Shortstop Deli was open 24/7 since 1978. The pandemic forced the downtown joint to cut back its hours.

Katie Sims / Sun File Photo

Shortstop Deli was open 24/7 since 1978. The pandemic forced the downtown joint to cut back its hours.

July 3, 2020

The Deli Was Open 24 Hours for 42 Years. Now, Shortstop and Other Businesses are Struggling to Survive.

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The owner of Shortstop Deli was close to shutting the 24-hour store’s doors for good.

He looked into bankruptcy options, laid off employees and — despite working nonstop 15-hour days since March — has been making 60 percent less revenue than normal. But Chuck Dong is one of the lucky ones: The downtown joint famous for its Hot Truck subs has stayed open, and is poised to survive the pandemic.

“We were at a breaking point,” said Dong, who has owned Shortstop since 2015 and has worked at the downtown store for more than 28 years. “I had a closure date in mind. I was looking at the options of bankruptcy. It was a very sad and dark time.”

Shortstop’s struggles are part of a larger pattern of college town economies on the brink. Though Mayor Svante Myrick ’09 has pleaded for a stronger federal response, businesses in small cities powered by universities — like Ithaca’s Purity Ice Cream — are facing uphill battles to stay open.

Since 1978, students and locals have relied on Shortstop for a sandwich (with a nine-cent soft drink), cup of coffee or chocolate chip cookie whether it was Christmas Day, the middle of a snowstorm or 3 o’clock in the morning. But the coronavirus finally brought an end to what for Dong was a point of pride: being open every hour of every day. After closing on weekends in March, Shortstop is now open from 6 a.m. until 2 a.m., six days a week. Dong plans to reopen on Sundays soon, but isn’t sure when — or if — he’ll go back to 24/7.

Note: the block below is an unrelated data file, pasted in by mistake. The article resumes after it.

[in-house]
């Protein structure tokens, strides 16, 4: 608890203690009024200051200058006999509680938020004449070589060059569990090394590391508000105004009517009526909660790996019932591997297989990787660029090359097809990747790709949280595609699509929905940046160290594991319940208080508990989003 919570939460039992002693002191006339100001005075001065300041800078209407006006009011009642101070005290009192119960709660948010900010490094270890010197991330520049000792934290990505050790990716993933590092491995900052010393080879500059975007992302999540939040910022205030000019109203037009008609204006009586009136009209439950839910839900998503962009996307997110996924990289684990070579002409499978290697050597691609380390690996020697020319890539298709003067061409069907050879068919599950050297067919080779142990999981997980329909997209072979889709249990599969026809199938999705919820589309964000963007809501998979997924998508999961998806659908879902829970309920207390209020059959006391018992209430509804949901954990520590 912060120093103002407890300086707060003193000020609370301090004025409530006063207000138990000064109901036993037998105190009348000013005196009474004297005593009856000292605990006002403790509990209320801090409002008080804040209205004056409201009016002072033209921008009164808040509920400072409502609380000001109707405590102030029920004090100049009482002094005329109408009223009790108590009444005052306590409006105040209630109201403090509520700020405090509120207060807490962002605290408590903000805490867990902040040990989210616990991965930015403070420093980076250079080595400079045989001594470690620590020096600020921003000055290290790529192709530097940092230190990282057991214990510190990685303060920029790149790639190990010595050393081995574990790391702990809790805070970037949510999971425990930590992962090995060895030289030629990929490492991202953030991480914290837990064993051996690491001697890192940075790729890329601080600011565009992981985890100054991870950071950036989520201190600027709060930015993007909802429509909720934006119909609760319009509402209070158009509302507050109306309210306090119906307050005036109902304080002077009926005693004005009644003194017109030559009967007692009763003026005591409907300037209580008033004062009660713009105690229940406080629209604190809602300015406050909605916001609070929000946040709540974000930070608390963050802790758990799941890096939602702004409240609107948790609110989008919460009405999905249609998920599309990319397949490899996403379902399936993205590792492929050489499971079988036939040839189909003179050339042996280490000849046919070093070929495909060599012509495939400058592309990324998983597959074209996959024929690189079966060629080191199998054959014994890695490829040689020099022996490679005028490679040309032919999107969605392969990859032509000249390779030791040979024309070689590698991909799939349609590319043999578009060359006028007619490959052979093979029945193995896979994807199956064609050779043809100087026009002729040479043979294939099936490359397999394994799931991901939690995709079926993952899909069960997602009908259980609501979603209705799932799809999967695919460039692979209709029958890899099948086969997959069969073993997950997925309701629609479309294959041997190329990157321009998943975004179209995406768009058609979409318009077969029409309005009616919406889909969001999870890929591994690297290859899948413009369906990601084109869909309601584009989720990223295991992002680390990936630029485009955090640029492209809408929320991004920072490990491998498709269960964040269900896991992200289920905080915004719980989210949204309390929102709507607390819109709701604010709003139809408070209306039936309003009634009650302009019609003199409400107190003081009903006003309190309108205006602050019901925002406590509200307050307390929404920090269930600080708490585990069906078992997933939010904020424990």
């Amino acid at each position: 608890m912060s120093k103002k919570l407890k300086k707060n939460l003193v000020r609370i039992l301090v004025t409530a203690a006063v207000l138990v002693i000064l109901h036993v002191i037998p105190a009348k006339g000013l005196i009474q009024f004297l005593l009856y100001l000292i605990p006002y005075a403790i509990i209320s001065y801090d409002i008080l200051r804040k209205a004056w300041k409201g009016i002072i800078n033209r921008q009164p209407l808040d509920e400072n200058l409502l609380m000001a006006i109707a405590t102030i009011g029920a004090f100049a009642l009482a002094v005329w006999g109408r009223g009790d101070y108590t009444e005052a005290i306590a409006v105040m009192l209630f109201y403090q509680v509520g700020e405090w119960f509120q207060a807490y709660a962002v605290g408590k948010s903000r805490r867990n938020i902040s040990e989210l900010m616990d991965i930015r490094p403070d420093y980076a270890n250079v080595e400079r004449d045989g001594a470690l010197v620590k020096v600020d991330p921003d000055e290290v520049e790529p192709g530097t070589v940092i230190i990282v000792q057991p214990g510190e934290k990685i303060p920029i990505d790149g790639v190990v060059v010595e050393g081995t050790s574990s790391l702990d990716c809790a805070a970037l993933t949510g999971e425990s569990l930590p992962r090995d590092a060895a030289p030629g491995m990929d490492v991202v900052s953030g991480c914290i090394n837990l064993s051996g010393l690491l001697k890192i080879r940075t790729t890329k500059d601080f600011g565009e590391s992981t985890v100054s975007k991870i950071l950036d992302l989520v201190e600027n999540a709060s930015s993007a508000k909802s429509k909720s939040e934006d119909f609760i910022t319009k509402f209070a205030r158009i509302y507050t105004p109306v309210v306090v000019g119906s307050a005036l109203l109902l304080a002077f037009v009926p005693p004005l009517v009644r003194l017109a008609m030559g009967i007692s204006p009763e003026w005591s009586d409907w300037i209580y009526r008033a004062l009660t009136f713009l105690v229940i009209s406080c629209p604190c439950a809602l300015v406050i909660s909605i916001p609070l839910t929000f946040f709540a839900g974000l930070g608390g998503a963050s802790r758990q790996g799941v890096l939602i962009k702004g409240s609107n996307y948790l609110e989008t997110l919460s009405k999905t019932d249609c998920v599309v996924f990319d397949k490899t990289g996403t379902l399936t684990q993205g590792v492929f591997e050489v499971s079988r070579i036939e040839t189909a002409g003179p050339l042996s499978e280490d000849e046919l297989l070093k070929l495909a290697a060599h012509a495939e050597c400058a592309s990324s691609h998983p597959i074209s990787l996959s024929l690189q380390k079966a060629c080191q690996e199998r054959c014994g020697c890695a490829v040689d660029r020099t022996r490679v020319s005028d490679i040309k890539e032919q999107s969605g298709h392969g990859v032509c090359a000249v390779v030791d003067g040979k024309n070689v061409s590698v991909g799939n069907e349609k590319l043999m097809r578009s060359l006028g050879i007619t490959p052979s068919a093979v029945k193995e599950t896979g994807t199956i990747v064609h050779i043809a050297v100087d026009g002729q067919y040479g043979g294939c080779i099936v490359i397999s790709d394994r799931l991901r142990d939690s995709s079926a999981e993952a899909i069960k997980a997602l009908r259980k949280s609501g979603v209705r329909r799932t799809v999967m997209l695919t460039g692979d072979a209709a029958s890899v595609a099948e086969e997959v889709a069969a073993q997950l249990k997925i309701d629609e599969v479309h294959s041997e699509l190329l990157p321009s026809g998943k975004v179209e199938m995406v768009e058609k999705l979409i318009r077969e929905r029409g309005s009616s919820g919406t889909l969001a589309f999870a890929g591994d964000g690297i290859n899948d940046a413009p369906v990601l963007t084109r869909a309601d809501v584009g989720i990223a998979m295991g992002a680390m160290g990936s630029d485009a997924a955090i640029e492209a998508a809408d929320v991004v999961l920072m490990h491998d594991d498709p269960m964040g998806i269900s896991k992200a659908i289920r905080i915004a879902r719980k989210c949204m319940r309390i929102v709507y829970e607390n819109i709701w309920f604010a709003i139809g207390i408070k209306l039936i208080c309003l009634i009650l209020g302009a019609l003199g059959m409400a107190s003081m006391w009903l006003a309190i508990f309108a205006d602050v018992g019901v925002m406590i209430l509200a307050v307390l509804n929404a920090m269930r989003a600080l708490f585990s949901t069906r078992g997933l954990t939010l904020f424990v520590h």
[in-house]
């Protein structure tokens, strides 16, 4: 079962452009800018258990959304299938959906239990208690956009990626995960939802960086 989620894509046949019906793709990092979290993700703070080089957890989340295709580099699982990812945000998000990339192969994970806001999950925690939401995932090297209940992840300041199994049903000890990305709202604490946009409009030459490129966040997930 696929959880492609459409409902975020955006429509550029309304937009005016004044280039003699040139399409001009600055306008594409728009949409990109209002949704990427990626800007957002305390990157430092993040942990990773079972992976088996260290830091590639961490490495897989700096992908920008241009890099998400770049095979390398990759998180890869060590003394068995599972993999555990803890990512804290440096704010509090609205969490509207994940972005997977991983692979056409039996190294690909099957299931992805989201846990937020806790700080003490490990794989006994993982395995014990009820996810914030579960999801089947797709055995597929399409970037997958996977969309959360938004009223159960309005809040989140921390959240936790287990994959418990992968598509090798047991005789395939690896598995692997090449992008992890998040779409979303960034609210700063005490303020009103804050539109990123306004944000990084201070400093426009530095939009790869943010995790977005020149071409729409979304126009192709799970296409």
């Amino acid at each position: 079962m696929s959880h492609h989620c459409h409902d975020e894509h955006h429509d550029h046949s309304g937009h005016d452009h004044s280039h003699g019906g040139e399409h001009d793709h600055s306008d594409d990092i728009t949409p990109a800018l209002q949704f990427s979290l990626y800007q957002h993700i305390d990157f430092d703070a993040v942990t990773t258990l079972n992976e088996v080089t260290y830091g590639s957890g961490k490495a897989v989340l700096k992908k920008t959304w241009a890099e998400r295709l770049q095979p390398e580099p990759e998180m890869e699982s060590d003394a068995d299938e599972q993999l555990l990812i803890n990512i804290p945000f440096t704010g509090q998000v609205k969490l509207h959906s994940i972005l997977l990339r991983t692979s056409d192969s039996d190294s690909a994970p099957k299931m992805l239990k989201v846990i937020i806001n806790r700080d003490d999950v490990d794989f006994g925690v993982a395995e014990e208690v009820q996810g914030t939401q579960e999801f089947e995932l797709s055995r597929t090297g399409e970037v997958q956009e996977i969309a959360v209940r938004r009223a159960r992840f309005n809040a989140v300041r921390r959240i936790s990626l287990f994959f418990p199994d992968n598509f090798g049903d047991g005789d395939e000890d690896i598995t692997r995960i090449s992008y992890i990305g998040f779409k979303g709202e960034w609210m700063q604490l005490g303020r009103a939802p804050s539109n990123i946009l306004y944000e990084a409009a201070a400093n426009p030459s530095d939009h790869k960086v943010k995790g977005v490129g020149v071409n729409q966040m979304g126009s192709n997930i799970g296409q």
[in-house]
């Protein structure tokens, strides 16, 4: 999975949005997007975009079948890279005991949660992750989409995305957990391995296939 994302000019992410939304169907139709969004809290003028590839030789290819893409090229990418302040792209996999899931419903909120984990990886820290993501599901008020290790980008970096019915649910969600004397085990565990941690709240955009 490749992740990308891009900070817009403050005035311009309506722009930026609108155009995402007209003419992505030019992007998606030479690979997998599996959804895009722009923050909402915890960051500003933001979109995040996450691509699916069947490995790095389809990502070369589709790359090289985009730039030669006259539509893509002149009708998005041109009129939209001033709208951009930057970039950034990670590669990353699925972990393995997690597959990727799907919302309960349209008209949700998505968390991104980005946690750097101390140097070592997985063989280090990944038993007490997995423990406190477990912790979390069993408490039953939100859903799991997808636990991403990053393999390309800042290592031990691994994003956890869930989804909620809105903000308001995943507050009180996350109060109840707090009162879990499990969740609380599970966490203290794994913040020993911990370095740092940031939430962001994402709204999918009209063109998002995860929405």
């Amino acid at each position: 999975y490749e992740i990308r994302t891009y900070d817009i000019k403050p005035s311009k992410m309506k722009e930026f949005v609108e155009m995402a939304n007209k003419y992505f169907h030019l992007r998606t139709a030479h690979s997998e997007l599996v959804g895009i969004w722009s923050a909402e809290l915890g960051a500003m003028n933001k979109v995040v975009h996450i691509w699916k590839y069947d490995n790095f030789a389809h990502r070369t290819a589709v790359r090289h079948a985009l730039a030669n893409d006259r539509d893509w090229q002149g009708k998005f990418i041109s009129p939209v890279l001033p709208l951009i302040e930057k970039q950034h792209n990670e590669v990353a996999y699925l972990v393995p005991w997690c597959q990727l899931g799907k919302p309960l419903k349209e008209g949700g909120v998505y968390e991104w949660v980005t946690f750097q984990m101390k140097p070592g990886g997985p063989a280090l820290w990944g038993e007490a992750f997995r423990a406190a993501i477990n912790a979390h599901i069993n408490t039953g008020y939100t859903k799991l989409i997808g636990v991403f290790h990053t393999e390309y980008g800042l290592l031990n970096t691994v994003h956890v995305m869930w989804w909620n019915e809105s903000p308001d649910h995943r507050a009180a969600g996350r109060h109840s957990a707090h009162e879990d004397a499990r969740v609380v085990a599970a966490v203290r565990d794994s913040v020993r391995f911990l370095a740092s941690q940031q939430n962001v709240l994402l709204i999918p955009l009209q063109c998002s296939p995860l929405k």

“That first weekend I closed, I sat in this building extremely emotional,” Dong said. “It was the end of a 40-year tradition to be open every single day, every single hour. I can’t put into words the impact it has emotionally. Economically, though, it made sense.”

Every local business has felt the pandemic’s impact. But some go-to spots are gone for good.

Sweet Melissa’s, the soft-serve ice cream location that operates out of the side of Shortstop Deli, has been open for around five hours per day, but the company’s hard ice cream store in Press Bay Alley will close permanently, the company announced on June 26.

Other permanent closures include John Thomas Steakhouse, Ithaca Coffee Company’s downtown location and the Star Trek-themed vegan eatery Ten Forward Cafe.

Businesses like Purity Ice Cream have struggled in the four months since many of Ithaca's 30,000 or so college students abruptly left.

Jacqueline Quach / Sun File Photo

Businesses like Purity Ice Cream have struggled in the four months since many of Ithaca’s 30,000 or so college students abruptly left.

Students’ anticipated return gives businesses sense of optimism
Because it also offers groceries and convenience store snacks, Shortstop is an essential business and remained open when much of the city shut down in March. But the impact of the rapid turn to a new normal — plus the mass exodus of most of the city’s 30,000 or so college students — had a devastating effect on business. Cornell accounts for around 20 percent of Tompkins County’s economic activity.

The county’s unemployment rate jumped from 3.5 percent pre-pandemic to north of 10 percent in April and May. Though forced to make layoffs in March, Dong said he’s been able to bring back all of his employees.

“Shortstop Deli in particular has such a great relationship with the two colleges. It’s a tremendous part of our success,” Dong said. “It’s this combination of our local community with the two colleges. So Cornell and I.C. left, and then five days later, the state shut down. So for a lot of us there was just no transition time, no planning, and that sent us into a really tough spiral.”